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by Michael Portantiere


    Photo by Michael Portantiere

    MICHAEL BERRESSE DIRECTS A BROADWAY [SHOW]!

    When I interviewed Michael Berresse four years ago regarding his directorial debut with [title of show], it was just prior to the show's premiere at the New York Musical Theatre Festival. Following its NYMF triumph, this hilariously funny, heartfelt little musical about writing a musical went on to an extended run at the Vineyard Theatre. And now it's about the open on Broadway, surpassing the wildest dreams of director/choreographer Berresse, writers Hunter Bell and Jeff Bowen, co-stars Bell, Bowen, Susan Blackwell and Heidi Blickenstaff, and musical director/pianist/co-star Larry Pressgrove. (Pictured above, left to right: Pressgrove, Blickenstaff, Berresse, [tos] producer Kevin McCollum, Bell, Blackwell, and Bowen.) I recently caught up with Michael to ask for his thoughts about a theatrical journey that's far stranger than fiction.

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    BROADWAYSTARS.COM: At one point in [title of show], Hunter and Jeff ask rhetorically, "Is art a springboard for fame?" In a day and age when fame often comes from a TV "reality show" or a tricked-up talent contest, that question is well worth asking. So, Michael, is art a springboard for fame?

    MICHAEL BERRESSE: It partly depends on what your definition of "fame" is. In our culture, notoriety often passes for fame. But in [title of show], their concept of fame is to be part of it all, to be legitimized, to express themselves in a larger venue. Fame on Broadway is practically an oxymoron by society's standards. But I do think that, ultimately, people are looking for something that resonates more deeply than a reality show. All that stuff is like "donuts for dinner," as they say in [tos]; it may seem like a good idea to have donuts for dinner but, 30 minutes later, you're hungry for something meatier. I think that's true of pop culture. But if you create something that has deeper emotional resonance, people will hang onto it.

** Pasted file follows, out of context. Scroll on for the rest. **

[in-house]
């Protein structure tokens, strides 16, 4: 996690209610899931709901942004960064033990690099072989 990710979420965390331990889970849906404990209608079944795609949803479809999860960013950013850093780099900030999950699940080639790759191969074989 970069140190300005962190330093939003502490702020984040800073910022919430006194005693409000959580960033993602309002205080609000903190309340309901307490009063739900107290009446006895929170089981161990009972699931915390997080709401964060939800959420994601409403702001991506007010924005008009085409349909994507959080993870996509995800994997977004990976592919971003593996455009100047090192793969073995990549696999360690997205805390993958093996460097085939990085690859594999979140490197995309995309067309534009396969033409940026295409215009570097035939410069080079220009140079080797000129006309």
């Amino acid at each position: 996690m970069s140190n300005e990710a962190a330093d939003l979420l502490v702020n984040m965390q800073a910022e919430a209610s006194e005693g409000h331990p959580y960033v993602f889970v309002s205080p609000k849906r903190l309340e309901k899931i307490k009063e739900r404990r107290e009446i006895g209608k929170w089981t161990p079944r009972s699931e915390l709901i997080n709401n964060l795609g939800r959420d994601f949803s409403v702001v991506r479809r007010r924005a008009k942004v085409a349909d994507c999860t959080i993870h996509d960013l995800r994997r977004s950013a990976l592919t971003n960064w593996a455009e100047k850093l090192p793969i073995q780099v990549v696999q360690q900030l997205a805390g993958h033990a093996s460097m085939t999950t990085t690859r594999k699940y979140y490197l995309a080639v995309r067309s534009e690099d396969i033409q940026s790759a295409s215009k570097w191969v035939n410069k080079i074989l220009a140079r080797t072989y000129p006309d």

STARS: I realized a long time ago that I could never be a producer, because I never thought the original production of A Chorus Line would run anywhere near as long as it did. Yes, the themes are universal, but so much of that show is specifically about the theater world that I didn't think it would have tremendous appeal to the masses. Of course, I was wrong. In this respect, does [title of show] have some similarities to A Chorus Line?

    MB: Yes! The audience for our first preview on Broadway was mostly made up of kids who've seen the show over and over, who follow the Internet series, and who really, really wanted to be there. It was like a rock concert -- but, of course, I knew it wasn't going to stay like that. So I was looking forward to the Sunday matinee, because I wanted to see how the traditional theatergoing public would react to the show. Certainly, there are some references that go over their heads, but we've had an incredibly strong response to every performance we've given so far. We're finding that, whether people understand all of the references or not, what this show provides is kind of a template for everyone to remember what it is they dreamed about doing in their lives.

    STARS: One of the best songs in the show is "Die, Vampire, Die," which is all about how self-doubt and the negativity of others can sabotage a person's creativity. That obviously applies to any career.

    MB: It's interesting to watch how different people connect to the show. There was an elderly couple at that first Sunday matinee; there were pretty quiet until they heard Kitty Carlisle Hart's name mentioned, and then they perked right up. We all think she was a really classy dame, and when we mention her and older people see that we feel that way, it makes them think maybe our priorities aren't much different from theirs. At some point in the show, almost everyone seems to feel that we're addressing them directly. I think that's very empowering for the audience.

    STARS: I'm sure most people would love the show if they actually see it, but you may have a big challenge in getting them there in the first place.

    MB: Yes, but word of mouth is really starting to carry us. The crowd of kids at the stage door after the first preview was staggering. I mean, they had to call in the police! The ball is rolling already. Our audience is sort of a protagonist in the show, because the point is made that if each person tells nine other people about us, they can help keep us afloat. If we survive long-term, that's what's it's going to be about.

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    [For much more on [title of show], visit www.titleofshow.com]

    Monday, July 14, 2008 at 10:39 AM | Item Link


    Michael Portantiere comes to BroadwayStars with more than 30 years' experience as an editor and writer for such media outlets as TheaterMania.com, InTHEATER magazine, and BACK STAGE. He has also contributed articles and reviews to AfterElton.com, Playbill, and Stagebill, and has written notes for several major cast albums. Additionally, Michael is a professional photographer whose pictures have been published by THE NEW YORK TIMES, the DAILY NEWS, and several notable websites. (Visit www.followspotphoto.com for more information.)
    He can be reached at michael@broadwaystars.com


    The last five columns written by Michael Portantiere:

    07/13/2010: Presidential Material

    07/04/2010: Hardy Boy

    06/29/2010: High School Stars

    06/21/2010: Falling in Love Again

    06/17/2010: A Meeting of the 'mos (and Their Friends)

    For a listing of all features written by Michael, click here.

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